posted by JohnFredra at 11:50 AM on May 22, 2009


Yeah but the surface is heavily scarred and rutted, not to mention the rocks and craters.
We could build a conveyor belt....
posted by Floydd at 11:59 AM on May 22, 2009 [2 favorites]



The Flying Scotsman. . .

Might make a good double feature with The World's Fastest Indian.
posted by Herodios at 11:59 AM on May 22, 2009 [1 favorite]


Am I the only one who finds the 67x13 incredibly sexy? Sixty-freaking-seven!

Is that a chainring? This is a chainring!
posted by exogenous at 12:01 PM on May 22, 2009


Would a recumbent frame's larger size and smaller wheels mean greater weight and more friction?

I read a figure once that, for a conventional bicycle, once you are over 15 mph, something like 90% of effort is expended overcoming air resistance.
posted by MrGuilt at 12:07 PM on May 22, 2009


> for a conventional bicycle, once you are over 15 mph, something like 90% of effort is expended overcoming air resistance.

Calculate the Aerodynamic Drag and Propulsive Power of a Bicyclist or read how wind resistance relates to climbing and descending.
posted by ardgedee at 12:38 PM on May 22, 2009


What about a competition for the opposite -- i.e., how short a distance can you travel in 60 minutes?

That would look like something like this. But for a whole hour. They need more cheesy Euro-pop.
posted by afx237vi at 1:19 PM on May 22, 2009


Track-standing contests are just stupid if the guys on the bikes aren't drinking beer.
posted by Mister_A at 1:39 PM on May 22, 2009


"Oops, the movie was already mentioned in the post. Sorry!"

Boy, if you ever want to feel inadequate about your accomplishments watch the movie. It's excellent.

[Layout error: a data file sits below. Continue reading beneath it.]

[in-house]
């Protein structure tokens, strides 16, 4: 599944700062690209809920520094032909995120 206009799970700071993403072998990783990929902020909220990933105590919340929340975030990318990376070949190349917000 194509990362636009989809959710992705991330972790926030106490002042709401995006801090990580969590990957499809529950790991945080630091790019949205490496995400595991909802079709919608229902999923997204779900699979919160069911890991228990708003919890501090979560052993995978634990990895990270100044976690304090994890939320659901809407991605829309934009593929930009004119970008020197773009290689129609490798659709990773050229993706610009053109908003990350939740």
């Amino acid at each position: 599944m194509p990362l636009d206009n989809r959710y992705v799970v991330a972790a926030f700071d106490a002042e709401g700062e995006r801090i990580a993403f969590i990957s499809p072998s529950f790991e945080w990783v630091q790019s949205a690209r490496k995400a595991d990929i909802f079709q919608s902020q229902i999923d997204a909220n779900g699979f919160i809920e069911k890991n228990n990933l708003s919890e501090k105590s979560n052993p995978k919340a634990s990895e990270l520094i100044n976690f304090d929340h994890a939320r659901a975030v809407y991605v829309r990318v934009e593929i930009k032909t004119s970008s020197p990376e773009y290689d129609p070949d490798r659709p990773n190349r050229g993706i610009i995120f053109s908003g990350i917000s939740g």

posted by Mitheral at 1:39 PM on May 22, 2009


The achievements may also be put in some perspective when considering the fact that Obree Obree has suffered from acute depression since his late teens, and has been diagnosed as manic-depressive.
posted by Jakey at 3:11 PM on May 22, 2009


Obviously this guy doesn't read the blue as it's a fixed gear bike and multiple MeFites have said they're too slow! Doesn't he know he's wasting his time?

Ummm, I think that what multiple MeFites have said is that fixies might not be the best solution for many everyday riding circumstances. As fashion statements, whatever, but I cringe/laugh every morning as I roar past the fixies toiling away on the uphill portion of my morning commute. Sure, I lose some efficiency in my geared drivetrain and big tires, but I make up for it by keeping an optimum pedaling speed on all the city's inclines and terrains and by not wearing incredibly restrictive (yet incredibly fashionable!) tight jeans.

If you're riding at a nearly constant speed around a flat circular track for an hour, then yes, you should use a fixie. If you're riding a fixie uphill over potholes, please don't wobble into my way as I pass you.
posted by Derive the Hamiltonian of... at 6:32 PM on May 22, 2009 [2 favorites]


it's a fixed gear bike and multiple MeFites have said they're too slow!

Take it to MetaTalk. ;)

Some fella attempted the 24hr track world record in Perth a few years ago. I can't remember if he was successful, but I do remember towards the end he was vomiting and also pooped himself and did the last hour or so with shitty britches. How embarrassment.
posted by uncanny hengeman at 9:04 PM on May 22, 2009


Am I the only one who inds the 67x13 incredibly sexy? Sixty-freaking-seven!

Before I say anything, I want to know its views on gay marriage.
posted by notmtwain at 4:48 AM on May 23, 2009